The HSC relied on case from California. In In re: Bonds, 5 P.3d 815 (Cal. 2000), Barry Bonds, yes, the baseball player, and his wife, a Swedish citizen, signed a prenuptial agreement the day before getting married. Id. at 818. The California Supreme Court relied on factors to determine if the former Mrs. Bonds entered into the agreement voluntarily:
[T]he court should consider whether the evidence indicates coercion or lack of knowledge . . . . Specifically, . . . consideration of the impact upon the parties of such factors as the coercion that may arise from the proximity of execution of the agreement to the wedding, or from surprise in the presentation of the agreement; the presence or absence of independent counsel or of an opportunity to consult independent counsel; inequality of bargaining power—in some cases indicated by the relative age and sophistication of the parties; whether there was full disclosure of assets; and the parties’ understanding of the rights being waived under the agreement or at least their awareness of the intent of the agreement.
Id. at 824-825. The HSC noted that other jurisdictions have adopted the Bonds factors. See Mamot v. Mamot, 813 N.W.2d 440 (Neb. 2012); In re Marriage of Rudder, 217 P.3d 183, 191 (Or. Ct. App. 2009). Hawai'i is among those states that have adopted the Uniform Premarital Agreement Act and the Bonds factors derived from the same statute were persuasive for the HSC.
The HSC applied the Bonds factors to this case and affirmed the family court. Although the agreement was executed the same day as the wedding, the family court found that the marriage on the same day was NO’s decision and NO had a copy of the agreement for a few weeks. Moreover, the family court’s findings that LO’s modification of the agreement in response to NO’s concerns about it were supported by the record and there was no evidence that LO failed to disclose all of his assets. According to the HSC, four out of the five Bonds factors weigh in favor of LO. As for the fifth—opportunity to consult with independent counsel—the family court did not enter a finding on this issue, but the family court did find LO credible and LO did testify that he offered NO the chance to consult with a lawyer. That was enough for the HSC to affirm the conclusion that NO entered into the agreement voluntarily.
The Agreement is not Unconscionable. Unconscionable agreements are not enforceable even though the parties agreed to it voluntarily.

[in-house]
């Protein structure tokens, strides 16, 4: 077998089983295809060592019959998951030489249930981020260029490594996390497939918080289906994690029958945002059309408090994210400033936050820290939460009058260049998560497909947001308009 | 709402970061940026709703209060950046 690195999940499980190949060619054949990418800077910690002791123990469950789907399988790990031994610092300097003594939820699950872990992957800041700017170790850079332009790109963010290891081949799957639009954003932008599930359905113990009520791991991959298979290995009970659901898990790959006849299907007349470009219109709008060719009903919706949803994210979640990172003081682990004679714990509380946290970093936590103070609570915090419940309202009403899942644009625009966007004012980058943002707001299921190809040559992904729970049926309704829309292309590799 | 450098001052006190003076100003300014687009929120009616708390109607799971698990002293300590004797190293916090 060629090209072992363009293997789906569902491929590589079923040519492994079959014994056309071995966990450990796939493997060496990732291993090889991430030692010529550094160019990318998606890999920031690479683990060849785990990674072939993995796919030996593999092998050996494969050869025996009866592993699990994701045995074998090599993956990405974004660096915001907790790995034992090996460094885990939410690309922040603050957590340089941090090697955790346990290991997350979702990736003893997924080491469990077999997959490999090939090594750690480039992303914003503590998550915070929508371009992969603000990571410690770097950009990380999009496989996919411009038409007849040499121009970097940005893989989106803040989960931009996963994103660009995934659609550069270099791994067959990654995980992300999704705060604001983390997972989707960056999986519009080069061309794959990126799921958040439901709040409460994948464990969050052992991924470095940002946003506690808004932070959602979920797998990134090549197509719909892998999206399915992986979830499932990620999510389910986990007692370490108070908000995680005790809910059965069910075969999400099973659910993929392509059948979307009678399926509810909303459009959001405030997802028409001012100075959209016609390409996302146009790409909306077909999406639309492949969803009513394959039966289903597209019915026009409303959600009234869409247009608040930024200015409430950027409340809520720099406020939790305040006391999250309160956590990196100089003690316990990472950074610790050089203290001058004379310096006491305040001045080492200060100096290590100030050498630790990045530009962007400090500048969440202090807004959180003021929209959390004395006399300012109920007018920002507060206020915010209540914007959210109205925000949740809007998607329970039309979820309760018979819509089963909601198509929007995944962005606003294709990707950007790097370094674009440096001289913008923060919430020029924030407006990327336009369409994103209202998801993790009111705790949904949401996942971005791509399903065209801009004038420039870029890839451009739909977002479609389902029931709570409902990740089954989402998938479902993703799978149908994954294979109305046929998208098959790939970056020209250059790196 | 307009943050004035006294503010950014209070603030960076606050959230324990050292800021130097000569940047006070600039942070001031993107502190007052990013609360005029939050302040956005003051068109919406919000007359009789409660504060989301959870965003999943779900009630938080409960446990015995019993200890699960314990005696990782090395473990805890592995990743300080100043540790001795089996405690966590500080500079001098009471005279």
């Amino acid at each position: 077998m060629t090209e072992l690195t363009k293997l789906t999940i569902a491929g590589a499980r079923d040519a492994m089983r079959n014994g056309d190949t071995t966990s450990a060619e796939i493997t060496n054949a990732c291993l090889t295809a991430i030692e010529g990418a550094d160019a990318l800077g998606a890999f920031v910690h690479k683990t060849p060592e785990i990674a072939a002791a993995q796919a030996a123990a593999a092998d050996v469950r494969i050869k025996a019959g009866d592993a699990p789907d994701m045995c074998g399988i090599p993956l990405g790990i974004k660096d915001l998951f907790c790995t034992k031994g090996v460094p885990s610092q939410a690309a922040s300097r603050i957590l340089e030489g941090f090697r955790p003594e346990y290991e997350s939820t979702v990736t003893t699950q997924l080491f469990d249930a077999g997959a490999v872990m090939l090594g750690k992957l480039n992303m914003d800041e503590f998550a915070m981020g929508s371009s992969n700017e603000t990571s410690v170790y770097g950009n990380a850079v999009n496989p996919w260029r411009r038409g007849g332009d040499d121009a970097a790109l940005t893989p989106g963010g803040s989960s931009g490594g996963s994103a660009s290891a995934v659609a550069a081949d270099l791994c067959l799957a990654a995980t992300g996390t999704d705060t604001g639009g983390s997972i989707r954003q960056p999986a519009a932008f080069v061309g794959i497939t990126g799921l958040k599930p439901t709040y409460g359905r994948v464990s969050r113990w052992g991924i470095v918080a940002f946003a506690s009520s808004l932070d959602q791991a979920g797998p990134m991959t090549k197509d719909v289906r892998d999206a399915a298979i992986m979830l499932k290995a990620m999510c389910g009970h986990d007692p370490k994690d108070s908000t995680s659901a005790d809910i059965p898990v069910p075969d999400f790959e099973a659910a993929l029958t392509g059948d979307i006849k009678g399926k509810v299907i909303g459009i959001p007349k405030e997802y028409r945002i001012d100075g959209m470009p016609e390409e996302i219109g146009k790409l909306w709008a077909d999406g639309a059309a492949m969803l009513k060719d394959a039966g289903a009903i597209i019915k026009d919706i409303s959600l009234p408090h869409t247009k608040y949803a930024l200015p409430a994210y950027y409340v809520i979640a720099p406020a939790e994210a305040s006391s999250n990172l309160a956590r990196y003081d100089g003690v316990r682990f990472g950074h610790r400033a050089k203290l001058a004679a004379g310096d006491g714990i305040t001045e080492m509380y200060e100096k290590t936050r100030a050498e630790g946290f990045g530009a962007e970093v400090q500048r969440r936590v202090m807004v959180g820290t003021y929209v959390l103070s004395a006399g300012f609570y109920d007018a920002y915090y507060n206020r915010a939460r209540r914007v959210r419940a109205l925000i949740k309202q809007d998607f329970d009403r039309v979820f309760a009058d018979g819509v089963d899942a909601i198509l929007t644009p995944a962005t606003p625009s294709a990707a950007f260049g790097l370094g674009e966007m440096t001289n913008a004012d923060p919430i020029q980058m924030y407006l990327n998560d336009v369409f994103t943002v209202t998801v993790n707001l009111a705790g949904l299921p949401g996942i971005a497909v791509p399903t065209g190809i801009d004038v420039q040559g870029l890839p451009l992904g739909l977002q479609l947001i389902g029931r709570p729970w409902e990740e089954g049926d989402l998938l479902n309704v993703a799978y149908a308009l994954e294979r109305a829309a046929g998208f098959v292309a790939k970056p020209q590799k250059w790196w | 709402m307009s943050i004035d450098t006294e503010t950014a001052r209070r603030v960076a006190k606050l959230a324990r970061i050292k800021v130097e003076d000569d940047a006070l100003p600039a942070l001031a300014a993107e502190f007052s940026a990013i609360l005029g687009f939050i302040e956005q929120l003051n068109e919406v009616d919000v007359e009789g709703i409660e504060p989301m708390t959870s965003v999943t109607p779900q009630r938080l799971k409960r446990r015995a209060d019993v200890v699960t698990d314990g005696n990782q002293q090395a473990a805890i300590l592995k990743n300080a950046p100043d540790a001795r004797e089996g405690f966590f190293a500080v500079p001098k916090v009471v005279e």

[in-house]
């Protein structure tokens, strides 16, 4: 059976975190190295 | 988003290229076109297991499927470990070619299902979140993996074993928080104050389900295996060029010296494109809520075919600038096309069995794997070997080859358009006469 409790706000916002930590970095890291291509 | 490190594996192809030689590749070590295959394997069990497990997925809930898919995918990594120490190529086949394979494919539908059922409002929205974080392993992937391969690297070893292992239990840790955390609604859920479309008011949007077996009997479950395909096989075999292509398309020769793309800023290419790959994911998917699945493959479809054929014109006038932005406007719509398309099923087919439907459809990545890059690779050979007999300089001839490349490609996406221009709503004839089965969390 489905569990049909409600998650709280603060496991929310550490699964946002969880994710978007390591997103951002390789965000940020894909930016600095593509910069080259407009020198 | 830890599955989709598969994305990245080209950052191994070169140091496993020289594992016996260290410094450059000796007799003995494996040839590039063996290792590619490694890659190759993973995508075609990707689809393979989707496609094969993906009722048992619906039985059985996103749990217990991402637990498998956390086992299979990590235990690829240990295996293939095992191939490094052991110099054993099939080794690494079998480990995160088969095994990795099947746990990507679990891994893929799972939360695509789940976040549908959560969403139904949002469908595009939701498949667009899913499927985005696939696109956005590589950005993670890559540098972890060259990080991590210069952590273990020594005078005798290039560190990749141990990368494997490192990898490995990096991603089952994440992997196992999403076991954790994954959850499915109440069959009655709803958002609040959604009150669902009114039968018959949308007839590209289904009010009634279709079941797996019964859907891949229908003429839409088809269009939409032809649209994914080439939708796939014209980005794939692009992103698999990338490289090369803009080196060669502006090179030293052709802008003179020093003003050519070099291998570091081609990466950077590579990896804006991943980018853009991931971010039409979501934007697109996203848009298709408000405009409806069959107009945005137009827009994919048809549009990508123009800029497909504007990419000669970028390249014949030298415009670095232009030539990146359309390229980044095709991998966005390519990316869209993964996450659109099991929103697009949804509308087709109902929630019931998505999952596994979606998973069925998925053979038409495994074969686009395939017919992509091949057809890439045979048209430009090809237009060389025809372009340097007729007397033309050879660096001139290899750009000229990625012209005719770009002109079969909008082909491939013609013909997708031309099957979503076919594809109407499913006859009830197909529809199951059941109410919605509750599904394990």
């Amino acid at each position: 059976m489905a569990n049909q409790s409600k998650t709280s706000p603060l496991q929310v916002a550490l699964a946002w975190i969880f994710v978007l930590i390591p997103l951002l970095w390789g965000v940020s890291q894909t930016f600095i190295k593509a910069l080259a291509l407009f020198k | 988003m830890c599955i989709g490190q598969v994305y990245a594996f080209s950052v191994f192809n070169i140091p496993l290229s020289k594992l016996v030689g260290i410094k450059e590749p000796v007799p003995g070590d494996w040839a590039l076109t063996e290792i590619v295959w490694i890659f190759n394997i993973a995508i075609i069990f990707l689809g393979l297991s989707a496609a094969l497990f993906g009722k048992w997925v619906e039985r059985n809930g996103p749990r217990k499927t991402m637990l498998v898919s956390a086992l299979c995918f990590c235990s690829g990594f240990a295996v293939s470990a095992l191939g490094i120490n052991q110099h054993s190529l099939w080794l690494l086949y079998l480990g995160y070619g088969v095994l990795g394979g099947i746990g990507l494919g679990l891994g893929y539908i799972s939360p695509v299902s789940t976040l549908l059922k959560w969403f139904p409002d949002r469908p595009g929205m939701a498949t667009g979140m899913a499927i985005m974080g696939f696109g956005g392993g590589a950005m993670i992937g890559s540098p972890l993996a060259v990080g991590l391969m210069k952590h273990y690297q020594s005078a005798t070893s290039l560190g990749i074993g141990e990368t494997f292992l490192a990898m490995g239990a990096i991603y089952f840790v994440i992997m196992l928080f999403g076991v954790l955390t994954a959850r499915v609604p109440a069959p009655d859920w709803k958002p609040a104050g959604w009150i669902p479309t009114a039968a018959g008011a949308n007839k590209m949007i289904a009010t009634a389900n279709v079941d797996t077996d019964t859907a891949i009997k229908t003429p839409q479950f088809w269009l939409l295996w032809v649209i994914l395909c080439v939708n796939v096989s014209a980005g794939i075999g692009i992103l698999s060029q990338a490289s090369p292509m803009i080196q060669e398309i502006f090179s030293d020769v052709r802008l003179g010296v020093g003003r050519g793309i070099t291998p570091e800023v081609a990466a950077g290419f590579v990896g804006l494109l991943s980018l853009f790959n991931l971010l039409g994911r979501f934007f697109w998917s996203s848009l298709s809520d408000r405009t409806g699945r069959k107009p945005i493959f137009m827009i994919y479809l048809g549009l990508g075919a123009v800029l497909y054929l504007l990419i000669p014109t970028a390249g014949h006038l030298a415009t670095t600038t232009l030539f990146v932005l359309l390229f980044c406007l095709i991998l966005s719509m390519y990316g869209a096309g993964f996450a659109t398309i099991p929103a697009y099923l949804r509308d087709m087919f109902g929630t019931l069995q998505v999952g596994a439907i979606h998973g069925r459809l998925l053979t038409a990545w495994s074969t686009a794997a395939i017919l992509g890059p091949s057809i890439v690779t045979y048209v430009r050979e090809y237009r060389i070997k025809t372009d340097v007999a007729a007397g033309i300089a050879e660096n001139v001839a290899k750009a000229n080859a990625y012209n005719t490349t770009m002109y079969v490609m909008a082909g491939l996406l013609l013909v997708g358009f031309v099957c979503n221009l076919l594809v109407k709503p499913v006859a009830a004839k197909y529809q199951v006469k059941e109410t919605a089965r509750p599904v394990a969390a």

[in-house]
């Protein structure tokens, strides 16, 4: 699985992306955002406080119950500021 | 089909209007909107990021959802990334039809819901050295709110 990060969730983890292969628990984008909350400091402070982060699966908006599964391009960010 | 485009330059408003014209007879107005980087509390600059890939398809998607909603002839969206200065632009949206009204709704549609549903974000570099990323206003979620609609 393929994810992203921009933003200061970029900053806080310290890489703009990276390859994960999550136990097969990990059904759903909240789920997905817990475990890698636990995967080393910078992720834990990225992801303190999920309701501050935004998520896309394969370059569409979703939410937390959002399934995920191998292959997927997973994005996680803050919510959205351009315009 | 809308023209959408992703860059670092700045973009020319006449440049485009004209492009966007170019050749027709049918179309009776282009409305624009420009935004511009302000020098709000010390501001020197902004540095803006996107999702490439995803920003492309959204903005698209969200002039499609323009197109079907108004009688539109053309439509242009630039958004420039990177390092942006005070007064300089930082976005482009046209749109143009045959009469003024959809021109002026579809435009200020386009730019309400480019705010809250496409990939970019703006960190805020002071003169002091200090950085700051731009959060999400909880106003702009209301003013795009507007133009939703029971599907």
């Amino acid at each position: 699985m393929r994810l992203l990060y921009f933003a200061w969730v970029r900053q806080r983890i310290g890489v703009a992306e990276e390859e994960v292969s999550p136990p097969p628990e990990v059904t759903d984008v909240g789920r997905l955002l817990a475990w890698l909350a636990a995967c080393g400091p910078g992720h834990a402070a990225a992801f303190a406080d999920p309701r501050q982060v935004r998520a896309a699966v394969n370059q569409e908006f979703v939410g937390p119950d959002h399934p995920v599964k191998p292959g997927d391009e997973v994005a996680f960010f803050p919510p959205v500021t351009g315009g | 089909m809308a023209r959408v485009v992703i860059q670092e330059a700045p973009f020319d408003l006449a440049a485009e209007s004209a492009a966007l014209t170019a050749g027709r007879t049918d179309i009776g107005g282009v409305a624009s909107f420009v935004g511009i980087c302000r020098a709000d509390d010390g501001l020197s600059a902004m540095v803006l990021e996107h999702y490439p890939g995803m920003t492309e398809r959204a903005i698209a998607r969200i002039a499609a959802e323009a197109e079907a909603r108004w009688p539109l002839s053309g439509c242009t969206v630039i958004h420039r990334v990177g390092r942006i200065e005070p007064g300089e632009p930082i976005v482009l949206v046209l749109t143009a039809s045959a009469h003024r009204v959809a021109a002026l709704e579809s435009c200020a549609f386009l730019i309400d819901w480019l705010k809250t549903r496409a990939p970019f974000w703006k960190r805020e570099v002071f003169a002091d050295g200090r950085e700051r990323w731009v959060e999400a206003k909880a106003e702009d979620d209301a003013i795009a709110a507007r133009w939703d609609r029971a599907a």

Unconscionability encompasses two principles: one-sidedness and unfair surprise. One-sidedness (i.e., substantive unconscionability) means that the agreement leaves a post-divorce economic situation that is unjustly disproportionate. Unfair surprise (i.e., procedural unconscionability) means that one party did not have full and adequate knowledge of the other party’s financial condition when the marital agreement was executed.
Balogh v. Balogh, 134 Hawai'i at 41, 332 P.3d at 643. On top of that HRS § 572D-6(a)(2) requires a party to prove both substantive and procedural unconscionability to avoid enforcement of the agreement. The HSC held that the agreement was not unconscionable. According to the HSC, the agreement was not “unjustly disproportionate.” The agreement stated that assets or liabilities acquired during the marriage would be joint property and released both parties from alimony. These terms do not arise to substantive unconscionability. As for procedural unconscionability, the family court found LO credible and his version of events included a chance to consult with an attorney about the agreement. The second form of unconscionability was not met.
Other Issues. The HSC also held that the family court did not err in considering the custody evaluator’s report. See HRS § 571-46(4). The evaluator’s opinion is treated as expert opinion evidence. See Fisher v. Fisher, 111 Hawai'i 41, 50-51, 137 P.3d 355, 364-365 (2006). The HSC also held that the family court did not err in its failure to find an abuse of the restraining order process to gain leverage in the custody dispute. See HRS § 571-46(b)(16). LO’s actions in removing the child at the airport did not arise to clear and convincing proof of a willful misuse of the TRO process. Id.